A couple of years ago I was sitting at my nanny’s house talking about various things, mostly about the past, food and what we were like as kids when we got talking about my great grandma or ‘Nanny Wright’ as I called her. I don’t remember an awful lot about her as she died when I was fairly young, but I do remember going to her house and it being blindingly hot, she would sit there and take 20p out of her purse and give it to me in such an endearing way as if she was crossing my palm with a valuable gold coin. To me at that age it was valuable, because you could buy a milky way bar with 20p!
When she died I couldn’t really feel much emotion, I was too young to completely understand what had happened, all I remember is my Nanny being upset about it which in turn upset me, because all I ever knew was my dear sweet nanny, always happy and always busy. Instead I saw her sitting and sobbing.
As we sat and continued talking she presented me with this little black book, inside is not just a collection of recipes, but a living connection to her past. I love this little book and every time I look at it it never fails to raise a smile.
What I found really interesting was that before I was even given this book, my dad used to talk about the ‘stick jaw’ toffee his nanny used to make, he said it would smash your teeth into a thousand bits but tasted great. His grandad – nick named ‘oi oi’ (who I never met) used to keep chunks of this toffee in his pocket whilst was working, pulling out bits for my dad as a treat which In most cases ended up covered in fluff, engine oil and pipe tobacco. I found the recipe for this ‘stick jaw toffee’ my dad so fondly remembers!
Quite a lot of the recipes in this book are preserved, lots of jams chutneys and pickles, presumably out of necessity as refrigeration was still a rarity back then. Dad told me that she was a wonder woman, she could rustle up a 3 course dinner from a kitchen so tiny you couldn’t extend both arms fully, and yet she would make it look so easy.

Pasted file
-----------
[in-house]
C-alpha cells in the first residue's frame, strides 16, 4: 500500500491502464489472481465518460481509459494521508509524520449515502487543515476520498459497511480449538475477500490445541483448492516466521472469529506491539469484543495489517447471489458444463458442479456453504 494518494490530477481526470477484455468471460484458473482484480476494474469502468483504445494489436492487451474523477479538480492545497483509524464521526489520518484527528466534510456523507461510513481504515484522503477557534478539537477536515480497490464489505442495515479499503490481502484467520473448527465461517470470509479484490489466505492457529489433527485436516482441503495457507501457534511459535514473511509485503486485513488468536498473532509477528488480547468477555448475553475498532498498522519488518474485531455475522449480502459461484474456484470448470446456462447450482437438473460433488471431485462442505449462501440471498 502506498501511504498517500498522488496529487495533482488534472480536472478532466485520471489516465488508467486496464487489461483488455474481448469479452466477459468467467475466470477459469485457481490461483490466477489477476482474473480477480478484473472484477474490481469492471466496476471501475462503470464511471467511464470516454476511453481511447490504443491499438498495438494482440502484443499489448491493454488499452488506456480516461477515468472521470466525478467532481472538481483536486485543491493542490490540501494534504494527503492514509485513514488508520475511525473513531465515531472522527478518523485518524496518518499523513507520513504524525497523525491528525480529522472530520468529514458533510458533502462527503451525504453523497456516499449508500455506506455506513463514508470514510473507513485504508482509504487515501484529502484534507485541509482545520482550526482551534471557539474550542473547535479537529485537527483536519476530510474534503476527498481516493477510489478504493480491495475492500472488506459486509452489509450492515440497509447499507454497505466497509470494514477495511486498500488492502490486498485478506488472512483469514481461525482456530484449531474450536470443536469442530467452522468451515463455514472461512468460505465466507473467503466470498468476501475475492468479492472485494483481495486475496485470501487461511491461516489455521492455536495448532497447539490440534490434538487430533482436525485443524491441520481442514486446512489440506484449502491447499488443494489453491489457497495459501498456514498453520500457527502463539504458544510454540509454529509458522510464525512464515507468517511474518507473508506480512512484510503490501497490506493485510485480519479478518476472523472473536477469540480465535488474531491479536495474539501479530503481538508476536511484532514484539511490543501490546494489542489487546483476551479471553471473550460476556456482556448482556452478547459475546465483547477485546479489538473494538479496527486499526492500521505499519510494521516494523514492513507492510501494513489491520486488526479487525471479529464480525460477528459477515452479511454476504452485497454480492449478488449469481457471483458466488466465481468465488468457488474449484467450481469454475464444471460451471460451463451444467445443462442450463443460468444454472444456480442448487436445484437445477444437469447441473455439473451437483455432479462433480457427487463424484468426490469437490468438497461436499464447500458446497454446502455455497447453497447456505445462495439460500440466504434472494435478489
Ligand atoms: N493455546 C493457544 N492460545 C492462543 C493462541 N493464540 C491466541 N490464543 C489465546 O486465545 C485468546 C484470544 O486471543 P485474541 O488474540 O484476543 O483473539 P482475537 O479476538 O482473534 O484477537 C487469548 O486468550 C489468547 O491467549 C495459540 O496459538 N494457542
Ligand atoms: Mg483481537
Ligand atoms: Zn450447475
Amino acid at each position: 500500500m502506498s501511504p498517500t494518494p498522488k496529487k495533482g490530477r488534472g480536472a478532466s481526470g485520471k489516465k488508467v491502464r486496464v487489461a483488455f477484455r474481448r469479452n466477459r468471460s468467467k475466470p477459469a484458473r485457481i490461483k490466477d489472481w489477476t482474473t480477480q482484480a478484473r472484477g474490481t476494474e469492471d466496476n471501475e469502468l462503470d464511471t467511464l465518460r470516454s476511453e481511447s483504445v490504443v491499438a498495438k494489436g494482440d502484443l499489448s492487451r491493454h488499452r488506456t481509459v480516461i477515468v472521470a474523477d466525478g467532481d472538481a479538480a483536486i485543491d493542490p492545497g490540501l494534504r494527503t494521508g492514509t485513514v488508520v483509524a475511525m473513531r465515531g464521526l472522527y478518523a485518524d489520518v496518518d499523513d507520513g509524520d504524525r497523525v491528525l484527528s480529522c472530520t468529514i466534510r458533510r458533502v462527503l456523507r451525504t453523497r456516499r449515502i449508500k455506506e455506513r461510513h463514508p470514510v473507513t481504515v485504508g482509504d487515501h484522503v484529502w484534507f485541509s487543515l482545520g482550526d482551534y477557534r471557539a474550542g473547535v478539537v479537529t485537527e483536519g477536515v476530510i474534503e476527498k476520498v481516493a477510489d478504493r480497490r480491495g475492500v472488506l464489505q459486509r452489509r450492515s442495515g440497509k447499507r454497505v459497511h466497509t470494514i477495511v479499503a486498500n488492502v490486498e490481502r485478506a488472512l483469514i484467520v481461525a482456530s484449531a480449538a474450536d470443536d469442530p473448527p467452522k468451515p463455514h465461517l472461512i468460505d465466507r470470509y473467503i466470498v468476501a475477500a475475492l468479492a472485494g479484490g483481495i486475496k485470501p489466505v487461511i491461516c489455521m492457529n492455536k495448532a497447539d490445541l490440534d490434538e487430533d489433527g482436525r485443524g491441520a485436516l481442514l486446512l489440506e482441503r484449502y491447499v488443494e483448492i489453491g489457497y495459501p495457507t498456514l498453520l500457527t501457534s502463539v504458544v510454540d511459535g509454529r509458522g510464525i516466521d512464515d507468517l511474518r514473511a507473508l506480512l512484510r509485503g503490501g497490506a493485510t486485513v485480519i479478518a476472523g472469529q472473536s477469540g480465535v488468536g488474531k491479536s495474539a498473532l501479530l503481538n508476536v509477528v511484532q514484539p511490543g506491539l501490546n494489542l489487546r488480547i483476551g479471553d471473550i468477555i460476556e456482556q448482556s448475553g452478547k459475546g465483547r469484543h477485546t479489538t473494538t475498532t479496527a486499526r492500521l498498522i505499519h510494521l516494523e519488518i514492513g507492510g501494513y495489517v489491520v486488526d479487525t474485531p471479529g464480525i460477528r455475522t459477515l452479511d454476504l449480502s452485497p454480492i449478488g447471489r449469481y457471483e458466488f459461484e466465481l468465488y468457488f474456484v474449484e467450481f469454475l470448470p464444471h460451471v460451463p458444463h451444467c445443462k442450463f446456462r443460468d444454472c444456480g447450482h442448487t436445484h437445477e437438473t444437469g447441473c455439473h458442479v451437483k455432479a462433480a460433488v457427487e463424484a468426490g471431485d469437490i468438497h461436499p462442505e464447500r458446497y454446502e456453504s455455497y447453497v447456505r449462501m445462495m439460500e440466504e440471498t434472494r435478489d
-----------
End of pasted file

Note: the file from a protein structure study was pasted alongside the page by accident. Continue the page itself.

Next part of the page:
She was a woman who liked her sweets, in some of her recipes she simply lists the ingredients and no method, probably because she had it that often she could remember it off by heart.
I found many references to something called ‘Fry’s chocolate spread’ and in all the recipes that call for it it’s written in capital letters, obviously highlighting the fact this was a luxury ingredient and was probably quite expensive, and the fact there were quite a few recipes that included it suggests she quite enjoyed pushing the boat out.
I think the most heart warming thing for me is how this book was shared with my nanny, I found a few recipes that have been written by her, I know this because it’s written in pen not pencil and my Nanny’s writing is very recognisable. I can just see them both in the kitchen trying out new things, tasting and nanny being guided by her mum.
I think Nanny wright deserves credit, I would love to have known her properly, she clearly cared about food, family and her daughter. She shared her knowledge of food in a little black book, all beaten and used, with food stains and pen squiggles dotting every page. In each page is her and nanny, a mother and daughter cooking, creating and sharing precious moments all written down in this book that I have so gratefully received. Thank you Nanny wright.